In Shanghai, there is a market for almost everything and everyone. From glittering jewels to arresting eyewear, it is amongst this city’s bustling stalls that you’ll find the treasure you seek.
Shanghai’s shopping malls may be flashy, but they don’t hold a candle to the experience of navigating and haggling through its markets. These spaces maintain, to this day, a sense of the old world. While today you’ll likely find hawkers touting fridge magnets and selfie sticks, many also stock items pertaining to traditional Chinese culture, including silks, pearls, teas and antiques. Visitors from far and wide flock here to discover rare gems offered at fantastic prices – given that they know where to look. Make sure to leave room in your suitcase before heading down to these markets.
Hongqiao International Pearl City
Hongqiao may be a little out of the way for visitors to Shanghai, but the trek is well worth it. Pearl City has some absolute bargains on gorgeous, 100 percent quality-assured, freshwater and Japanese sea pearl jewellery. It is one of the best places to find pearls in all of East China. Despite the flashy products here, make sure you haggle. Haggling is an assumed part of Chinese culture and can reduce the price of your purchase massively. Pearl City can be found on Hongmei Road.
The Bund is a beautiful place to visit and doubly so when you glimpse the colourful fabrics of this marketplace on Lujiabang Road. You can purchase quality fabrics to take home and use in your own crafting, sewing and dressmaking, or you can purchase a custom-made suit from one of the market’s professional tailors. Remember to haggle as it could save you up to half of the asking price.
Set beneath the illustrious golden Jing’an Temple in the heart of Puxi, this jewellery market caters to visitors wanting to take home a real slice of Chinese culture. Jade statues, traditional jewels and vintage antiques all sit prettily on display. The market is a mix of permanent stores blasting air conditioning and market stalls that pack up when the sun goes down. The stalls sell more affordable trinkets such as purses and fans, while the stores stock the more expensive jade products. This balance ensures there’s something for everyone to take home.
There are few more precious commodities in China than tea. Almost every province has its own style and brand of brew available and, at the Tianshan (meaning ‘sky mountain’) Tea Market on Zhongshan Road, you’ll find three massive floors of tea sellers offering every kind under the sun. Feel free to smell and sample the tea before buying – you may just become a connoisseur.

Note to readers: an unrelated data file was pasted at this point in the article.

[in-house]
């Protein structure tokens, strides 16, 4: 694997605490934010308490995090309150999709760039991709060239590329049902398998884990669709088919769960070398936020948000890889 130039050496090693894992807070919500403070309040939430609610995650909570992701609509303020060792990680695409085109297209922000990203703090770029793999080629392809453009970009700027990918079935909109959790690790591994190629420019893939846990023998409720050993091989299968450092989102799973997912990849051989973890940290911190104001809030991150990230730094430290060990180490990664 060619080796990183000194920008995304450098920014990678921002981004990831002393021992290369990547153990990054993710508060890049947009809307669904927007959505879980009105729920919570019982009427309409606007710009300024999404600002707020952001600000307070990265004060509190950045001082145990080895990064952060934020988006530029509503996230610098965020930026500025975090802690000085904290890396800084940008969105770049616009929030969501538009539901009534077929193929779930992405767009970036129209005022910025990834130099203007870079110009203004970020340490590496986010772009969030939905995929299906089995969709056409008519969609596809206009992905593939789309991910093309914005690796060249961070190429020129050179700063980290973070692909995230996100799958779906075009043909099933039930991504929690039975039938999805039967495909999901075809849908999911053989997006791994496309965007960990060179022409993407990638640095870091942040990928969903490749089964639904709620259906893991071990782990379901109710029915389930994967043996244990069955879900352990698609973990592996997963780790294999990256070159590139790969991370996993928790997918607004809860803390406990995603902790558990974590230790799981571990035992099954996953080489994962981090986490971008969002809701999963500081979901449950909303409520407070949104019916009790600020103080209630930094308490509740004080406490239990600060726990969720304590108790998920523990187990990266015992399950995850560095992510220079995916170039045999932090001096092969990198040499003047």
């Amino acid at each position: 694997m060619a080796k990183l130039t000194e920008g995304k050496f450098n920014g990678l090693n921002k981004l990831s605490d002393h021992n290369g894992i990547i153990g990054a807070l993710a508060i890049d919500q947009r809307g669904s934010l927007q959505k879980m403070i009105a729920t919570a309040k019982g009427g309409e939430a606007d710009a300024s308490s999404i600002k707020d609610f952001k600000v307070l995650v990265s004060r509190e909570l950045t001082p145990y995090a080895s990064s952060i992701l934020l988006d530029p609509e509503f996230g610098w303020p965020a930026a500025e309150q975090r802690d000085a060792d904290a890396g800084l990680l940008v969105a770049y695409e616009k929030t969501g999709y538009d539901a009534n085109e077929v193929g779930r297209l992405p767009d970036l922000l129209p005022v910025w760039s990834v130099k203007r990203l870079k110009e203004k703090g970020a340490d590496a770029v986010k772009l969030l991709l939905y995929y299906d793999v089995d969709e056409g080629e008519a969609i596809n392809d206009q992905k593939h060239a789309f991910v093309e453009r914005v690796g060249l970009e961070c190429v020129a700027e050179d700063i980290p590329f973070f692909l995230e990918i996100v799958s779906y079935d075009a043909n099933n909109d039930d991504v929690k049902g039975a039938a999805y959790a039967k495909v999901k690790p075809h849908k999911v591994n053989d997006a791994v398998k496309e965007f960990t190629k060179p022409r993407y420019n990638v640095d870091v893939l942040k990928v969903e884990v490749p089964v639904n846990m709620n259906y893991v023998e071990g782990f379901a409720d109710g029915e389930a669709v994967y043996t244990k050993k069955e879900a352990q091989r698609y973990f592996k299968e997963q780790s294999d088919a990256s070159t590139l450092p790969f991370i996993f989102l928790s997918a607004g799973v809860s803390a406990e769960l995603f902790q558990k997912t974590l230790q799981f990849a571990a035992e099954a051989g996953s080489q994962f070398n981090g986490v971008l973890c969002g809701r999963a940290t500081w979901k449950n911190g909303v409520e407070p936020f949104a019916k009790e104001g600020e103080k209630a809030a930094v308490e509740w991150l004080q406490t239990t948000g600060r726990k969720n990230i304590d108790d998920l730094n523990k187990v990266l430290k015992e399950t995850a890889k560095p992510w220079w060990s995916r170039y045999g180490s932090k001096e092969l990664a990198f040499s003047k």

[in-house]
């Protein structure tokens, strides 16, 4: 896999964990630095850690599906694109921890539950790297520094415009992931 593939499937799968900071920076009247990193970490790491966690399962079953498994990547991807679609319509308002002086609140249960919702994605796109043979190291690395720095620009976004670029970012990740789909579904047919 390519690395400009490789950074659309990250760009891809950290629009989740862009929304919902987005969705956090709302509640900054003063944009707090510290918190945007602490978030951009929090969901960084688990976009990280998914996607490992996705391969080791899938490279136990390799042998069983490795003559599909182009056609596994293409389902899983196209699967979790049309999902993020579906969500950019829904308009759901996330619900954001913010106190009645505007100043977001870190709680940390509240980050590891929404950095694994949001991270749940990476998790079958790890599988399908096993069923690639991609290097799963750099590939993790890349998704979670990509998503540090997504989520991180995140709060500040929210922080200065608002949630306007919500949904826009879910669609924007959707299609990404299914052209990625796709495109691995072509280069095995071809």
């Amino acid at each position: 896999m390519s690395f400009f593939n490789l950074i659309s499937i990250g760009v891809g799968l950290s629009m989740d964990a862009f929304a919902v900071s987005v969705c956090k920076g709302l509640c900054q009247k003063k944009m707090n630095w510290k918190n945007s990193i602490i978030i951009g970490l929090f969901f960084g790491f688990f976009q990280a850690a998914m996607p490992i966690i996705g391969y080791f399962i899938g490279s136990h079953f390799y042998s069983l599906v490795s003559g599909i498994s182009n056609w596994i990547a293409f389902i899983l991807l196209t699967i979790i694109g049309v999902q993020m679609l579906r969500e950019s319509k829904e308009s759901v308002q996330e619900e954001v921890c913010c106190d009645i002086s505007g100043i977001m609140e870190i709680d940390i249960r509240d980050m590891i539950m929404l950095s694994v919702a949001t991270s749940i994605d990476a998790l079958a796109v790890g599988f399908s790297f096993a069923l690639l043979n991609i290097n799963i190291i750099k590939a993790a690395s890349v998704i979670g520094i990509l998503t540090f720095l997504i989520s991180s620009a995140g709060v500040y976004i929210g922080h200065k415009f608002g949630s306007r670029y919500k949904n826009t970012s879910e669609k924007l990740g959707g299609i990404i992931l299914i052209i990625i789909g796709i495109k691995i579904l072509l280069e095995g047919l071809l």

Qipu Road boasts the city’s largest selection of wholesale high-street fashion brands. This century-old market offers a true old Shanghai experience, with a buzz and hustle that some may find overwhelming. Whatever apparel you’re looking for, this place is guaranteed to have it. This market has especially good deals on the latest fashion trends, so you can look good for much, much less.
City God Temple Market has the venerated nickname of ‘Treasure Tower’. Hundreds of vendors gather to offer a range of authentic Chinese antiques you will be hard pressed to find anywhere else. Its location on Fanbang Middle Road couldn’t be better, sitting right beside the city’s beautiful Yu Gardens. The picturesque setting makes for a wonderful day of treasure hunting.
Shanghai is home to fantastic independent florists, but they can be hard to find and a little on the pricey side. The Caojiadu Flower Market on Changshou Road offers the widest range of flowers (both fresh and fake) in the whole city, all in one place and at more affordable prices. Lunar New Year is the best time to visit this market, as they beautifully prepare their stalls and bouquets for the festivities.
This is one of the most unique and exciting street food markets in Shanghai. Every Friday afternoon, members of Shanghai’s Muslim population gather outside Huxi Mosque to cook up traditional Middle Eastern dishes. Expect a culinary bazaar: Ughyur samsa (pastries filled with lamb) and naan bread baked in ovens, while juicy kebabs sizzle on smoky grills. The mosque is an impressive attraction in itself and welcomes tourists to wander through its ornamental halls.
This market, found on Muling Road, is an absolute godsend for bespectacled people who want to play with their face fashion. Vendors offer glasses of every brand, colour and style at frighteningly affordable prices. Take your time to browse this surprisingly extensive space, don’t be hasty and pick up something special.
This market is a must-visit for people settling in Shanghai. Buying household products, especially upholstery and bedding, can be surprisingly tricky here. This market on Cao’an Road not only offers every kind of household upholstery imaginable, but they are also generously willing to adjust the fabric to your taste – crafting something completely unique to you.